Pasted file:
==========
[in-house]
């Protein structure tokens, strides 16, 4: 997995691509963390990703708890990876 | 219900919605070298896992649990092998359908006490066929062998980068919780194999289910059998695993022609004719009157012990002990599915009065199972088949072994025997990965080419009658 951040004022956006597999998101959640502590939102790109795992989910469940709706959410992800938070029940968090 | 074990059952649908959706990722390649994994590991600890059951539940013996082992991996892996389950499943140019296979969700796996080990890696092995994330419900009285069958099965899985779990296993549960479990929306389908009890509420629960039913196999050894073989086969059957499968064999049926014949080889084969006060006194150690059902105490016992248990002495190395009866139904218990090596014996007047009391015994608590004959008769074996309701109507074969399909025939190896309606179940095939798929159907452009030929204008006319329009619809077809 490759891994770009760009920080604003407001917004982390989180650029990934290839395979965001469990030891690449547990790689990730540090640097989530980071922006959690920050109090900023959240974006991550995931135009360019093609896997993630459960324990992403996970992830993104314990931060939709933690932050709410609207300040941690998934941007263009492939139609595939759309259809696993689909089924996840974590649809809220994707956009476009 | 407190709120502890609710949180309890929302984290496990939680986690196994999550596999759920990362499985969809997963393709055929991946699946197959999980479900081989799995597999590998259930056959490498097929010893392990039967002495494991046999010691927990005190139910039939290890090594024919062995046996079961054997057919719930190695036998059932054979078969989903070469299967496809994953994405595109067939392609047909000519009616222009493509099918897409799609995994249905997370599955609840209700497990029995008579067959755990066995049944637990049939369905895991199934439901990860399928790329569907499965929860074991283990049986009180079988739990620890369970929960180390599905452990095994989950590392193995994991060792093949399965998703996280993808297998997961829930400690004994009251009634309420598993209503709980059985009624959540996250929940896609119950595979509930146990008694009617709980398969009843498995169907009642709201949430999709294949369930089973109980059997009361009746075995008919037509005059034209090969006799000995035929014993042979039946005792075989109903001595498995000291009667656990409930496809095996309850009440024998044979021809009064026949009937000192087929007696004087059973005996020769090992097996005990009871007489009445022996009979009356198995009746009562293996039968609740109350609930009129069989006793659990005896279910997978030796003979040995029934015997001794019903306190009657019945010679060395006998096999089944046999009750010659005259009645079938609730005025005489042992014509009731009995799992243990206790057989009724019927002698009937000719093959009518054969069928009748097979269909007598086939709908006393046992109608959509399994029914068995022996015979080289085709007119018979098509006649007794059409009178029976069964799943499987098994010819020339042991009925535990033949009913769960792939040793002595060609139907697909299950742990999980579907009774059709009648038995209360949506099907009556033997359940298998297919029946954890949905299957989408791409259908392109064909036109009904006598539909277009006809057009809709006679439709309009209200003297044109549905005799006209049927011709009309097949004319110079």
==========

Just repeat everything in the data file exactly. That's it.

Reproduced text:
[in-house]
């Protein structure tokens, strides 16, 4: 997995691509963390990703708890990876 | 219900919605070298896992649990092998359908006490066929062998980068919780194999289910059998695993022609004719009157012990002990599915009065199972088949072994025997990965080419009658 951040004022956006597999998101959640502590939102790109795992989910469940709706959410992800938070029940968090 | 074990059952649908959706990722390649994994590991600890059951539940013996082992991996892996389950499943140019296979969700796996080990890696092995994330419900009285069958099965899985779990296993549960479990929306389908009890509420629960039913196999050894073989086969059957499968064999049926014949080889084969006060006194150690059902105490016992248990002495190395009866139904218990090596014996007047009391015994608590004959008769074996309701109507074969399909025939190896309606179940095939798929159907452009030929204008006319329009619809077809 490759891994770009760009920080604003407001917004982390989180650029990934290839395979965001469990030891690449547990790689990730540090640097989530980071922006959690920050109090900023959240974006991550995931135009360019093609896997993630459960324990992403996970992830993104314990931060939709933690932050709410609207300040941690998934941007263009492939139609595939759309259809696993689909089924996840974590649809809220994707956009476009 | 407190709120502890609710949180309890929302984290496990939680986690196994999550596999759920990362499985969809997963393709055929991946699946197959999980479900081989799995597999590998259930056959490498097929010893392990039967002495494991046999010691927990005190139910039939290890090594024919062995046996079961054997057919719930190695036998059932054979078969989903070469299967496809994953994405595109067939392609047909000519009616222009493509099918897409799609995994249905997370599955609840209700497990029995008579067959755990066995049944637990049939369905895991199934439901990860399928790329569907499965929860074991283990049986009180079988739990620890369970929960180390599905452990095994989950590392193995994991060792093949399965998703996280993808297998997961829930400690004994009251009634309420598993209503709980059985009624959540996250929940896609119950595979509930146990008694009617709980398969009843498995169907009642709201949430999709294949369930089973109980059997009361009746075995008919037509005059034209090969006799000995035929014993042979039946005792075989109903001595498995000291009667656990409930496809095996309850009440024998044979021809009064026949009937000192087929007696004087059973005996020769090992097996005990009871007489009445022996009979009356198995009746009562293996039968609740109350609930009129069989006793659990005896279910997978030796003979040995029934015997001794019903306190009657019945010679060395006998096999089944046999009750010659005259009645079938609730005025005489042992014509009731009995799992243990206790057989009724019927002698009937000719093959009518054969069928009748097979269909007598086939709908006393046992109608959509399994029914068995022996015979080289085709007119018979098509006649007794059409009178029976069964799943499987098994010819020339042991009925535990033949009913769960792939040793002595060609139907697909299950742990999980579907009774059709009648038995209360949506099907009556033997359940298998297919029946954890949905299957989408791409259908392109064909036109009904006598539909277009006809057009809709006679439709309009209200003297044109549905005799006209049927011709009309097949004319110079």